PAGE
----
("Montorsi"); International Patent Application No.
WO 01/80860 (published Nov. 1, 2001) (John S. Whitaker et
al., applicants) ("Whitaker"); and Hartmut Porst et
al., Daily IC351 Treatment of ED, 12 Int'l J.
Impotence Research (Supp. 3) S76, B13 (2000)
'903 patent claims priority from Provisional Application
No. 60/420, 281, which was filed on October 22, 2002.
'903 patent, col. 1, ll. 12-15. The Board rejected
LAB's argument for the earlier priority date and
determined that the specification of the provisional
application did not disclose the dosage limitation of
"up to 1.5 mg/kg/day, " i.e., a dosage of up to 1.5
milligrams of PDE5 inhibitor per kilogram of the
patient's body weight each day.
Board also construed several claim limitations that are now
at issue on appeal. First, the Board construed the phrase
"an individual with at least one of penile tunical
fibrosis and corporal tissue fibrosis" to mean an
"individual hav[ing] symptoms that may be associated
with penile fibrosis, such as [erectile dysfunction], but not
that the patient be specifically diagnosed as having penile
tunical fibrosis or corporal tissue fibrosis."
the Board construed the phrase "arresting or regressing
the at least one of the penile tunical fibrosis and corporal
tissue fibrosis" as having no limiting role, but merely
stating the intended result of administering a PDE5 inhibitor
at a dosage of up to 1.5 mg/kg/day for at least 45 days.
in the Decision on Institution, the Board construed the term
"continuous long-term regimen" to mean "the
administration of drug over a certain period of time without
intermission such that the treatment is therapeutically
effective." In its final decision, the Board concluded
that the claim limitation requiring the delivery of a dosage
of up to 1.5 mg/kg/day for at least 45 days "would meet
the claim requirement of a continuous, long-term
Board then addressed the three prior art references:
Montorsi, Whitaker, and Porst.
is a review article that addresses the treatment of erectile
dysfunction in the aging male population. Montorsi states
that male erectile dysfunction is associated with aging; that
atherosclerosis (the buildup of plaque in the arteries) is
common in the elderly; and that atherosclerosis is associated
with CVOD and corporal fibrosis, which can cause erectile
dysfunction. Montorsi at 28, 30-31. Montorsi concludes that
"it seems reasonable to hypothesise that the [erectile
dysfunction] from ageing is the result of
atherosclerosis-induced cavernosal ischaemia leading to
cavernosal fibrosis and [CVOD]." Id. at 31.
discusses several relevant studies of erectile dysfunction.
It begins by reviewing a group of studies on sildenafil as a
treatment for erectile dysfunction in elderly patients. The
patients in that study were instructed to take up to 100 mg
of sildenafil on demand (one hour before sexual activity) but
no more than once daily over a 12 week to 6 month period.
Those studies showed that sildenafil was well tolerated and
that it ameliorated the treated condition. Montorsi at 32-33.
Another study reported that administering a 100 mg dose of
sildenafil at bedtime to male patients between 40 and 68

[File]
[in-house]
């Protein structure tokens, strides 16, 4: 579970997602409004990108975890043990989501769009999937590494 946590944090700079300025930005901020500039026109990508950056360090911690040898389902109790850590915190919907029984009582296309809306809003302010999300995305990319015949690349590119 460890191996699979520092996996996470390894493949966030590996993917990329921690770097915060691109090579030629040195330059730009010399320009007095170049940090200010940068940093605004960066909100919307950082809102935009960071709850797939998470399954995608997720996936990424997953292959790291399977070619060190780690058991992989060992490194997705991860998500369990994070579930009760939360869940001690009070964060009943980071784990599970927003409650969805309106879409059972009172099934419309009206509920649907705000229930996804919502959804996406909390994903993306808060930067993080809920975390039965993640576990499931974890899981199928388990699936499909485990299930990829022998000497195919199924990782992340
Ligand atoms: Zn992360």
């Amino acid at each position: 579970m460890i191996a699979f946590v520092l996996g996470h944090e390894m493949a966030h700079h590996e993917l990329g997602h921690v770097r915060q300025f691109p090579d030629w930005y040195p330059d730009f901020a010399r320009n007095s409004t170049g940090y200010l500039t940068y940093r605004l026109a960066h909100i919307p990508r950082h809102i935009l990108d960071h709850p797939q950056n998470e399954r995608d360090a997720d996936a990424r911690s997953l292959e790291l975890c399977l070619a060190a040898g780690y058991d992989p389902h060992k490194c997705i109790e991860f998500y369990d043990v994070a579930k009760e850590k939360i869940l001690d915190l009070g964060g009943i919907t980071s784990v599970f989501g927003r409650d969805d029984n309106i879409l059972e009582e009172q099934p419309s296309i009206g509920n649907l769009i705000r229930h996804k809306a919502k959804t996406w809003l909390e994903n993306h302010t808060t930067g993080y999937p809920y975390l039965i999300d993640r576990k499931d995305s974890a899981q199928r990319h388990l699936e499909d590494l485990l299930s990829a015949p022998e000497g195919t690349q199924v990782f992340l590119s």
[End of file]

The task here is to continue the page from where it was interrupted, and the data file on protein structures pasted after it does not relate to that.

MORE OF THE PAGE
years old with erectile dysfunction produced an increase in
nocturnal erections. Id. at 31 (citing Francesco
Montorsi et al., Sildenafil Taken at Bedtime
Significantly Increases Nocturnal Erections: Results of a
Placebo-Controlled Study, 56 Urology 906, 907 (2000)).
Montorsi concludes that this study "opened the door to
further study investigating the possible dosage of sildenafil
to be administered daily at bedtime to prevent or treat
[erectile dysfunction] in the elderly patient." Montorsi
is an abandoned patent application that claims the chronic
use of low-dose PDE5 inhibitors to treat erectile
dysfunction. Whitaker defines "chronic" as
"the regular administration of the [PDE5 inhibitor] in
intervals unrelated to the onset of sexual activity, "
and states that "chronic administration generally refers
to regular administration for an extended period, preferably
daily for three or more days, and still more preferably daily
for as long as the patient suffers from erectile dysfunction
(in the absence of therapy)." Whitaker at 7. Whitaker
defines "daily" as "administration of the
[PDE5 inhibitor] one or more times, generally one to three
times, still more preferably one time, per about 24-hour
6 of Whitaker combines data from five clinical studies to
show that chronic administration of low doses (5 mg or 10 mg)
of tadalafil improved erectile function in a population of
patients with male erectile dysfunction. Whitaker at 34. The
study population included four subgroups, in which tadalafil
was taken (1) less than 30% of the time, (2) 30-50% of the
time, (3) 50-70% of the time, and (4) more than 70% of the
time. Id. Example 6 states that tadalafil "was
administered 'daily' to [these] patients."
Id.; accord id. at 35 ("The Study Drug
was administered in 5 mg and 10 mg doses, 'daily' and
not more than once every 24 hours."). Whitaker notes
"a trend toward better response with increased frequency
of dose." Id. at 36 (referring to results
showing better erectile function in subgroups 3 and 4 than in
subgroups 1 and 2). In Example 7, tadalafil was administered
daily for three weeks to men 21-72 years old with erectile
dysfunction, in subgroups receiving either a placebo or one
of four dosages (10, 25, 50, and 100 mg). The results showed
that "[a]dverse events [side effects] were dose-related,
and attenuated with continued daily treatment."
Id. at 38.
states that "[t]he enhanced efficacy demonstrated by low
daily dosing of a PDE5 inhibitor in treating erectile
dysfunction . . . results from improved vascular
responsiveness when the PDE5 inhibitor is present
continuously, or essentially continuously, in plasma."
Whitaker at 12. Whitaker terms that effect "vascular
conditioning, " an effect that had not been reported or
observed in treatments with PDE inhibitors generally, nor
more specifically in the case of on-demand dosing of PDE5
inhibitors. Id. Whitaker concludes that "[i]t